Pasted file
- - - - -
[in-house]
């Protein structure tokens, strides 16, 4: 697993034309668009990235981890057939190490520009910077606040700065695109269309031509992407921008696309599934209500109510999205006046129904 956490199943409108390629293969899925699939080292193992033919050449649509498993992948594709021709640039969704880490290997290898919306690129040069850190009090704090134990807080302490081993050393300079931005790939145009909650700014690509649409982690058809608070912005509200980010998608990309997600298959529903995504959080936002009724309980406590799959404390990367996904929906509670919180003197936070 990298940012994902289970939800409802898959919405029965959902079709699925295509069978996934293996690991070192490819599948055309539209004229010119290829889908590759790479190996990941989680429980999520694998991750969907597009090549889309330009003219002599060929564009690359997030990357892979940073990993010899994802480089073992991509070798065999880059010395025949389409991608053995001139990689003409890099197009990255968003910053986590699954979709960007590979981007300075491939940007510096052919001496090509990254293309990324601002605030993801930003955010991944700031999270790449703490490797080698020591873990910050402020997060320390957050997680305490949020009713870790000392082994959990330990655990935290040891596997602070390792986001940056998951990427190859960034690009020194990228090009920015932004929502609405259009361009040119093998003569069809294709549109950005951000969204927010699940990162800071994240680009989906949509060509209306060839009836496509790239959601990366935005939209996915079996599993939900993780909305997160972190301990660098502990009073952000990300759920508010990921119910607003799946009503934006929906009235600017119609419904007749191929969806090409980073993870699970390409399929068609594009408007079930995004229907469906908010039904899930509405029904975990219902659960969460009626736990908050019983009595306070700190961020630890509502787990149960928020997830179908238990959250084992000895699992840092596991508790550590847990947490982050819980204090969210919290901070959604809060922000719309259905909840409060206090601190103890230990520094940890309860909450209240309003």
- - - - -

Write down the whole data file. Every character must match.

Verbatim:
[in-house]
């Protein structure tokens, strides 16, 4: 697993034309668009990235981890057939190490520009910077606040700065695109269309031509992407921008696309599934209500109510999205006046129904 956490199943409108390629293969899925699939080292193992033919050449649509498993992948594709021709640039969704880490290997290898919306690129040069850190009090704090134990807080302490081993050393300079931005790939145009909650700014690509649409982690058809608070912005509200980010998608990309997600298959529903995504959080936002009724309980406590799959404390990367996904929906509670919180003197936070 990298940012994902289970939800409802898959919405029965959902079709699925295509069978996934293996690991070192490819599948055309539209004229010119290829889908590759790479190996990941989680429980999520694998991750969907597009090549889309330009003219002599060929564009690359997030990357892979940073990993010899994802480089073992991509070798065999880059010395025949389409991608053995001139990689003409890099197009990255968003910053986590699954979709960007590979981007300075491939940007510096052919001496090509990254293309990324601002605030993801930003955010991944700031999270790449703490490797080698020591873990910050402020997060320390957050997680305490949020009713870790000392082994959990330990655990935290040891596997602070390792986001940056998951990427190859960034690009020194990228090009920015932004929502609405259009361009040119093998003569069809294709549109950005951000969204927010699940990162800071994240680009989906949509060509209306060839009836496509790239959601990366935005939209996915079996599993939900993780909305997160972190301990660098502990009073952000990300759920508010990921119910607003799946009503934006929906009235600017119609419904007749191929969806090409980073993870699970390409399929068609594009408007079930995004229907469906908010039904899930509405029904975990219902659960969460009626736990908050019983009595306070700190961020630890509502787990149960928020997830179908238990959250084992000895699992840092596991508790550590847990947490982050819980204090969210919290901070959604809060922000719309259905909840409060206090601190103890230990520094940890309860909450209240309003």